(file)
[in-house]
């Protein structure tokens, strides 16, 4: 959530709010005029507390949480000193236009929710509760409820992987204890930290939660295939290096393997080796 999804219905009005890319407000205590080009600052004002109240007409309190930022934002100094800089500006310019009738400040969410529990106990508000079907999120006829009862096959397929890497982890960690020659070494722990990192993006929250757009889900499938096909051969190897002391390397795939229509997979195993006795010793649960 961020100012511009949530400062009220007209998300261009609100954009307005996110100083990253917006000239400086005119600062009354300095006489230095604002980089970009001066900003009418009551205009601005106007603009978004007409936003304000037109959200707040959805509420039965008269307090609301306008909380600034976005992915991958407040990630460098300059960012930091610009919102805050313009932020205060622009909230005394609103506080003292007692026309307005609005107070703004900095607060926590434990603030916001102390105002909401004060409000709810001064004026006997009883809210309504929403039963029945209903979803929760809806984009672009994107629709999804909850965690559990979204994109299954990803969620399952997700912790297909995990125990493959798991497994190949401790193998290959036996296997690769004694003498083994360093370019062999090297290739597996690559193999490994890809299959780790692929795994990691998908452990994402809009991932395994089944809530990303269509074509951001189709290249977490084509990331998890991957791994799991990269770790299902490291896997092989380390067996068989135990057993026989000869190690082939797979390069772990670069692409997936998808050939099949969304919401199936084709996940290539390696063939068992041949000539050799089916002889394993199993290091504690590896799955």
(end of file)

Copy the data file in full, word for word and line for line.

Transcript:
[in-house]
């Protein structure tokens, strides 16, 4: 959530709010005029507390949480000193236009929710509760409820992987204890930290939660295939290096393997080796 999804219905009005890319407000205590080009600052004002109240007409309190930022934002100094800089500006310019009738400040969410529990106990508000079907999120006829009862096959397929890497982890960690020659070494722990990192993006929250757009889900499938096909051969190897002391390397795939229509997979195993006795010793649960 961020100012511009949530400062009220007209998300261009609100954009307005996110100083990253917006000239400086005119600062009354300095006489230095604002980089970009001066900003009418009551205009601005106007603009978004007409936003304000037109959200707040959805509420039965008269307090609301306008909380600034976005992915991958407040990630460098300059960012930091610009919102805050313009932020205060622009909230005394609103506080003292007692026309307005609005107070703004900095607060926590434990603030916001102390105002909401004060409000709810001064004026006997009883809210309504929403039963029945209903979803929760809806984009672009994107629709999804909850965690559990979204994109299954990803969620399952997700912790297909995990125990493959798991497994190949401790193998290959036996296997690769004694003498083994360093370019062999090297290739597996690559193999490994890809299959780790692929795994990691998908452990994402809009991932395994089944809530990303269509074509951001189709290249977490084509990331998890991957791994799991990269770790299902490291896997092989380390067996068989135990057993026989000869190690082939797979390069772990670069692409997936998808050939099949969304919401199936084709996940290539390696063939068992041949000539050799089916002889394993199993290091504690590896799955």